Villagers testify on jail plan
- Published: November 28, 2019
Yellow Springs residents made a strong showing at last Thursday’s public hearing on a proposed sales tax increase to pay for a new county jail.
At least nine villagers attended the jail tax hearing, out of a total audience of about 35 citizens, county employees and area law enforcement personnel. Most villagers in attendance spoke, representing the majority of public testimony. Two themes dominated villagers’ remarks: skepticism about the need for a larger jail, and a desire for the county to vigorously pursue alternatives to incarceration.
“I will not vote for a levy or tax that will allow us to put more people in jail,” villager Jessica Thomas stated.
She urged the county to expand its treatment programs rather than put money toward a new jail.
“Treatment is the better option,” she said.
Other villagers spoke in favor of bail reform. According to Al Schleuter, 57% of inmates in Ohio jails are awaiting trial; studies show that many are there because they can’t afford to post bond. Some communities around the nation have eliminated bail, he noted.
“If we get rid of bail, we get rid of half of the beds we need,” he said.
Villager Cyndi Pauwels acknowledged the hard work that had gone into the county’s jail plan. Having “closely followed” the jail planning process for the past two years, she affirmed the need for a new county jail — but questioned the scope of the county’s planned expansion.
“I fully agree that Greene County needs a new facility. … But is that much really needed?” she asked.
Greene County Sheriff Gene Fischer opened the hearing, outlining his plan for building a 500-bed jail that would cost the county a total of $70 million. The new jail would combine and replace the county’s two existing jail facilities, adding 30% more beds. In addition, the plan calls for renovating the existing 236-bed Adult Detention Center, or ADC, into a drug rehabilitation and treatment center that would be operated by a third party.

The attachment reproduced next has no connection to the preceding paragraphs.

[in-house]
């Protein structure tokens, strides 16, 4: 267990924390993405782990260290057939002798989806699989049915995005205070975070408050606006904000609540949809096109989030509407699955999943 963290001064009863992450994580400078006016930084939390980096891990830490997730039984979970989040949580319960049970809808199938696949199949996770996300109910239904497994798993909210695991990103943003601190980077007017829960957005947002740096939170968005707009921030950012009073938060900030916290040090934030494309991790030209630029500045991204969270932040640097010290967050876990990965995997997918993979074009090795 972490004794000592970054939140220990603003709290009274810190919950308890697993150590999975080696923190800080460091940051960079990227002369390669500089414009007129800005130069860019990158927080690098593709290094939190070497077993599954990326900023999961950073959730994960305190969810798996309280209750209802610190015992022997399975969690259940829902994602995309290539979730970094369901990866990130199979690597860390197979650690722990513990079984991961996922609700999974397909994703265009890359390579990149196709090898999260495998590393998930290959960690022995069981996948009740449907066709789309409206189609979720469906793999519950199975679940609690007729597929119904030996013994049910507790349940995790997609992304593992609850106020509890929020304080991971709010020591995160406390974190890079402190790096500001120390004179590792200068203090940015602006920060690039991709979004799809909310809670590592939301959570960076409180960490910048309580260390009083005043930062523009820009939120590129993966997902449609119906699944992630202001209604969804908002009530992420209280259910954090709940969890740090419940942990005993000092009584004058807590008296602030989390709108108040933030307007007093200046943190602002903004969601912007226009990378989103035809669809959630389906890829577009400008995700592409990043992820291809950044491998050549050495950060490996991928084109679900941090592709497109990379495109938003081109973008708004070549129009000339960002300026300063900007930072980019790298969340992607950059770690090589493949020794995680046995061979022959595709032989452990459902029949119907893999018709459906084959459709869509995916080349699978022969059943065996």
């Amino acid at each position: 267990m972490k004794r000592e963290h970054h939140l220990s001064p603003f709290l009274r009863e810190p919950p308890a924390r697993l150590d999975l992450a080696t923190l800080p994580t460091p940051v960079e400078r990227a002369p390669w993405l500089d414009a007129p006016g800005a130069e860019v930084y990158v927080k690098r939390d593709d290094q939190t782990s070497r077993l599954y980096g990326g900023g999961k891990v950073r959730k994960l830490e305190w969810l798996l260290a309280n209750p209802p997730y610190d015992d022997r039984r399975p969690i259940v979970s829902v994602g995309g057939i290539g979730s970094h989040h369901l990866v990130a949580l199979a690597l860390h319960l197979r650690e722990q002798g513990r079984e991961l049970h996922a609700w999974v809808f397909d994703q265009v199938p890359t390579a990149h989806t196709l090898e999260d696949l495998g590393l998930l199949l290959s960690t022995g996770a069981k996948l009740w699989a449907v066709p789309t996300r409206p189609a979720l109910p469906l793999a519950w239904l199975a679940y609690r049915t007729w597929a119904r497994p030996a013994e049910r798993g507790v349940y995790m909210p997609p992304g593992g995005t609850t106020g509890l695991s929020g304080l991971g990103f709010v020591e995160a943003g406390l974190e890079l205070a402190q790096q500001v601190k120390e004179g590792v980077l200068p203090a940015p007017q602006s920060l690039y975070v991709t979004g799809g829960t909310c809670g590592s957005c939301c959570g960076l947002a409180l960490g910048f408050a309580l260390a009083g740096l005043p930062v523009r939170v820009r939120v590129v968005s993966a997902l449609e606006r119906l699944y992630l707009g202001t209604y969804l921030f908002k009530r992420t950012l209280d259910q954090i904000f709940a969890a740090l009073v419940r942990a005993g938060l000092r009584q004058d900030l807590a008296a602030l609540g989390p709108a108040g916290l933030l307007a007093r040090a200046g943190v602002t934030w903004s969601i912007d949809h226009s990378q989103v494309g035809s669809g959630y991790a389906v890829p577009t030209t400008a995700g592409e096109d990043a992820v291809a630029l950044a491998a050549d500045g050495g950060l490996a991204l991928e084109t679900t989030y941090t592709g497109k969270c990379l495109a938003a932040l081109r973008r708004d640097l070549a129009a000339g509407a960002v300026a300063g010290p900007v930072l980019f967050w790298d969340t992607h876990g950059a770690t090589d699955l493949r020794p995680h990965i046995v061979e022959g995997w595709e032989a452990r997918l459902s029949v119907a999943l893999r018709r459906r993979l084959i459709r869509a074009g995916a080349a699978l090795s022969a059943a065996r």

As he has in past comments, Sheriff Fischer cited the need for a larger facility, while also emphasizing that he didn’t expect to fill the space in the near term. He was more specific than in the past about how many beds he anticipates filling, citing “no more than 450.”
“We have to have it ready, and pray we don’t need it,” he said.
The county currently maintains a total of 382 jail beds between its two facilities. That space is rarely filled, with an average daily population of around 320 inmates. However, the downtown jail is frequently at capacity, and has been under a federal court order for overcrowding since 1989.
County officials have previously said the county jail has the wrong mix of beds, with not enough for more serious offenders. As a local jail, Greene County Jail detains inmates serving sentences of up to two years, as well as those awaiting trial.
Thursday’s public hearing included powerful testimony from villager Mark Bateman, who said he had spent two weeks in Greene County Jail in connection with a felony charge related to writing a bad check.
“I didn’t see the sun for over two weeks,” Bateman said.
He spoke for about 15 minutes about conditions inside the jail, and the impact of his own incarceration.
Specifically, Bateman described high levels of inmate frustration, expressed through throwing food and stopping up toilets, and an insular, inmate-created culture that included trading medications after pills are dispensed by jail staff.
As for the economic impact of incarceration, Bateman said he lost a full-time job he’d previously worked hard to secure during his time behind bars.